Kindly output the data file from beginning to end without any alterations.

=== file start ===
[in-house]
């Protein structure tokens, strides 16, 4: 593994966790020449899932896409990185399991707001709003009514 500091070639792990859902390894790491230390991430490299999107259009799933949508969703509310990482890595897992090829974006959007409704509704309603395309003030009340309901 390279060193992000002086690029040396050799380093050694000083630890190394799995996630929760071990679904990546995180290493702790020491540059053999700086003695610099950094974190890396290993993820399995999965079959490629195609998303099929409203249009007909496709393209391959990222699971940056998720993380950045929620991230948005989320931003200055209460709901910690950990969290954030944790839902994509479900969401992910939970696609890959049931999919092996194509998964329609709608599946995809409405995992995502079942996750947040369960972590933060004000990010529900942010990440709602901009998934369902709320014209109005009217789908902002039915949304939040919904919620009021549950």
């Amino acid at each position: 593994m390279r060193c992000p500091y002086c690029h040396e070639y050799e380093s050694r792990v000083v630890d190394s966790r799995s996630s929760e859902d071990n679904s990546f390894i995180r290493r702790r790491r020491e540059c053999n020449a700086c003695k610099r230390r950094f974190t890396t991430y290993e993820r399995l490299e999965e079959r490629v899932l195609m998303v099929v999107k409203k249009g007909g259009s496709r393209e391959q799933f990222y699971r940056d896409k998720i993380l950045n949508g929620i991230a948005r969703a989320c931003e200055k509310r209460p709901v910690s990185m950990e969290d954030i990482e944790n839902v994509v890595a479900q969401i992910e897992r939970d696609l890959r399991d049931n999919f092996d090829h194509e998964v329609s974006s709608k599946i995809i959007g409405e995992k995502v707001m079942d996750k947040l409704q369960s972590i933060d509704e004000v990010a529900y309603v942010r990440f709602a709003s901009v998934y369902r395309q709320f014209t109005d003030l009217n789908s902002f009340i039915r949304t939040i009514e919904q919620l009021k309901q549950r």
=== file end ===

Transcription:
[in-house]
């Protein structure tokens, strides 16, 4: 593994966790020449899932896409990185399991707001709003009514 500091070639792990859902390894790491230390991430490299999107259009799933949508969703509310990482890595897992090829974006959007409704509704309603395309003030009340309901 390279060193992000002086690029040396050799380093050694000083630890190394799995996630929760071990679904990546995180290493702790020491540059053999700086003695610099950094974190890396290993993820399995999965079959490629195609998303099929409203249009007909496709393209391959990222699971940056998720993380950045929620991230948005989320931003200055209460709901910690950990969290954030944790839902994509479900969401992910939970696609890959049931999919092996194509998964329609709608599946995809409405995992995502079942996750947040369960972590933060004000990010529900942010990440709602901009998934369902709320014209109005009217789908902002039915949304939040919904919620009021549950």
């Amino acid at each position: 593994m390279r060193c992000p500091y002086c690029h040396e070639y050799e380093s050694r792990v000083v630890d190394s966790r799995s996630s929760e859902d071990n679904s990546f390894i995180r290493r702790r790491r020491e540059c053999n020449a700086c003695k610099r230390r950094f974190t890396t991430y290993e993820r399995l490299e999965e079959r490629v899932l195609m998303v099929v999107k409203k249009g007909g259009s496709r393209e391959q799933f990222y699971r940056d896409k998720i993380l950045n949508g929620i991230a948005r969703a989320c931003e200055k509310r209460p709901v910690s990185m950990e969290d954030i990482e944790n839902v994509v890595a479900q969401i992910e897992r939970d696609l890959r399991d049931n999919f092996d090829h194509e998964v329609s974006s709608k599946i995809i959007g409405e995992k995502v707001m079942d996750k947040l409704q369960s972590i933060d509704e004000v990010a529900y309603v942010r990440f709602a709003s901009v998934y369902r395309q709320f014209t109005d003030l009217n789908s902002f009340i039915r949304t939040i009514e919904q919620l009021k309901q549950r």